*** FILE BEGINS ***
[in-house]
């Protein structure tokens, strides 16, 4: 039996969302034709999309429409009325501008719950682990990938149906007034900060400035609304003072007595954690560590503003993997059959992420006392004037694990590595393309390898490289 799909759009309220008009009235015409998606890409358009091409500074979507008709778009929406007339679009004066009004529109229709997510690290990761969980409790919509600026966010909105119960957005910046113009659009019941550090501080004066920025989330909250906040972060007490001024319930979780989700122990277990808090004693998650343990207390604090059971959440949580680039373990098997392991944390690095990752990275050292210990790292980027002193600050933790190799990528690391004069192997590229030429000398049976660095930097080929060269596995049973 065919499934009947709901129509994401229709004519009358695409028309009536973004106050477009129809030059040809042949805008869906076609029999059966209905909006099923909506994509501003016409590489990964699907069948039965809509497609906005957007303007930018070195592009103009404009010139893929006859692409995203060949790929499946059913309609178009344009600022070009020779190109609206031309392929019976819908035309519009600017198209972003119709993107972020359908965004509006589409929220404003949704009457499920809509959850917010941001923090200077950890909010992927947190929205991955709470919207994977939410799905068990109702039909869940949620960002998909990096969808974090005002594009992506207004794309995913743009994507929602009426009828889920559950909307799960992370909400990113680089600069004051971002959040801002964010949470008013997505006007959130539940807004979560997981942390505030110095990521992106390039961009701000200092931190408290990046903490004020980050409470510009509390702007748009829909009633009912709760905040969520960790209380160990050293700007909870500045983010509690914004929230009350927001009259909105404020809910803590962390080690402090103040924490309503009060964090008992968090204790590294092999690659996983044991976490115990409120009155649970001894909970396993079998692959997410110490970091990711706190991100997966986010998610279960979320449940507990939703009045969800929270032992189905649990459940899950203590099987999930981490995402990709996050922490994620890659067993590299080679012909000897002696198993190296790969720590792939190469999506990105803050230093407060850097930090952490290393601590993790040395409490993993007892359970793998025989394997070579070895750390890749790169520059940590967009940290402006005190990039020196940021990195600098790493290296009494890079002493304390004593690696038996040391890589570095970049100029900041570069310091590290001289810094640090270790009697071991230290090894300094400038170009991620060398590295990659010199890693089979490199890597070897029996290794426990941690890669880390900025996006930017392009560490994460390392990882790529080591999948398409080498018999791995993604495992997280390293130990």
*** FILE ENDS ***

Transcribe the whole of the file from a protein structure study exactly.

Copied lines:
[in-house]
């Protein structure tokens, strides 16, 4: 039996969302034709999309429409009325501008719950682990990938149906007034900060400035609304003072007595954690560590503003993997059959992420006392004037694990590595393309390898490289 799909759009309220008009009235015409998606890409358009091409500074979507008709778009929406007339679009004066009004529109229709997510690290990761969980409790919509600026966010909105119960957005910046113009659009019941550090501080004066920025989330909250906040972060007490001024319930979780989700122990277990808090004693998650343990207390604090059971959440949580680039373990098997392991944390690095990752990275050292210990790292980027002193600050933790190799990528690391004069192997590229030429000398049976660095930097080929060269596995049973 065919499934009947709901129509994401229709004519009358695409028309009536973004106050477009129809030059040809042949805008869906076609029999059966209905909006099923909506994509501003016409590489990964699907069948039965809509497609906005957007303007930018070195592009103009404009010139893929006859692409995203060949790929499946059913309609178009344009600022070009020779190109609206031309392929019976819908035309519009600017198209972003119709993107972020359908965004509006589409929220404003949704009457499920809509959850917010941001923090200077950890909010992927947190929205991955709470919207994977939410799905068990109702039909869940949620960002998909990096969808974090005002594009992506207004794309995913743009994507929602009426009828889920559950909307799960992370909400990113680089600069004051971002959040801002964010949470008013997505006007959130539940807004979560997981942390505030110095990521992106390039961009701000200092931190408290990046903490004020980050409470510009509390702007748009829909009633009912709760905040969520960790209380160990050293700007909870500045983010509690914004929230009350927001009259909105404020809910803590962390080690402090103040924490309503009060964090008992968090204790590294092999690659996983044991976490115990409120009155649970001894909970396993079998692959997410110490970091990711706190991100997966986010998610279960979320449940507990939703009045969800929270032992189905649990459940899950203590099987999930981490995402990709996050922490994620890659067993590299080679012909000897002696198993190296790969720590792939190469999506990105803050230093407060850097930090952490290393601590993790040395409490993993007892359970793998025989394997070579070895750390890749790169520059940590967009940290402006005190990039020196940021990195600098790493290296009494890079002493304390004593690696038996040391890589570095970049100029900041570069310091590290001289810094640090270790009697071991230290090894300094400038170009991620060398590295990659010199890693089979490199890597070897029996290794426990941690890669880390900025996006930017392009560490994460390392990882790529080591999948398409080498018999791995993604495992997280390293130990």